The financial crisis has been with us since 2008, followed by a tepid recovery. You would expect businesses to focus on delivering excellent customer service experiences and overdeliver on every level.
Surprisingly, even though customers value excellence, and even though companies are committed to delivering it, we’re still subjecting each other to excruciating mediocrity.
Why is that?
Great service is not delivered on pure attitude or willingness to please. Great service is part of the business design. Businesses make strategic tradeoffs to deliver a reliable, superior experience:
JetBlue: Low prices, no transfer to other airlines, no business class, no lounges, no special service. In exchange, customers get low prices, one bag for free and convenient locations out of the mega-airports.
iPad: The iPad has no USB, it’s hard to create any content on it, multi-tasking is almost impossible but it’s a great device to consume media, get sucked into the app world or use it as a presentation tool.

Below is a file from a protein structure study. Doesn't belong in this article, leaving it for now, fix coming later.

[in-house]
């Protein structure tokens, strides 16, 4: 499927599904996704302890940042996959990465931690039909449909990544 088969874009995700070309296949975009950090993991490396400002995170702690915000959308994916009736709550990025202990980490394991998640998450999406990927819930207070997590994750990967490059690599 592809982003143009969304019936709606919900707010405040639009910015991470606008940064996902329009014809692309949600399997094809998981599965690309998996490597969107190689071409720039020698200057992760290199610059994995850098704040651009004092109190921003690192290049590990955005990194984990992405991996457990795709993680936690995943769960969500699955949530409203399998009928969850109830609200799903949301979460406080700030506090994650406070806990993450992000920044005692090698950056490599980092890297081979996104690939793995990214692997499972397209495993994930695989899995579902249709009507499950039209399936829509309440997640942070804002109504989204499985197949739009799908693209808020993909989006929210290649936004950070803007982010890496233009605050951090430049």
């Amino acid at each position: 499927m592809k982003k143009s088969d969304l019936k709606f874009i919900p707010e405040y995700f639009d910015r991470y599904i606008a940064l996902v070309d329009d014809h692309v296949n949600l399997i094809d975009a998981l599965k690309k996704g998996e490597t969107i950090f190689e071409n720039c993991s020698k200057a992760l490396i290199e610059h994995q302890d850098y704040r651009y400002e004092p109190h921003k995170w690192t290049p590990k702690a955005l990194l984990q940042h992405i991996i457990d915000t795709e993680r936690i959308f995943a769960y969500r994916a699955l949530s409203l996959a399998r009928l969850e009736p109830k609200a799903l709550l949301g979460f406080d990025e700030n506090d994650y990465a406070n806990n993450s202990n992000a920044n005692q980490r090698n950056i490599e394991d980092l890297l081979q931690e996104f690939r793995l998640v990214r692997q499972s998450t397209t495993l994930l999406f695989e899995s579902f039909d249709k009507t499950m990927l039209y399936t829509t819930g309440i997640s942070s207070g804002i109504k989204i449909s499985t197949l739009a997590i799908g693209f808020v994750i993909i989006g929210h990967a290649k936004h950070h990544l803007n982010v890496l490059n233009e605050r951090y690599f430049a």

My favorite coffeeshop: The coffee is mediocre, the seating is limited and uncomfortable, the Wifi spotty. Still, their kid’s area is superb, a lot of other parents show up on the weekend, they remember my order and have it ready within a minute and everybody is very friendly.
Successful businesses make these choices by design. They know they can’t be good at everything but need to be superb at something, while, at the same time, be bad at other things. For that to work, companies need to deeply understand their customers and design a business that delivers on the most important values of their customers.
I can live with mediocre coffee as long as my kid plays happily for an hour and I can catch up on my Instapaper during that time.
I can live without special service offerings from JetBlue as long as they get me to m destination without any frills and paying for the first bag.
We don’t want to buy from brands that can do everything fairly well. We want to buy from companies that do something exceptionally well and other things exceptionally bad.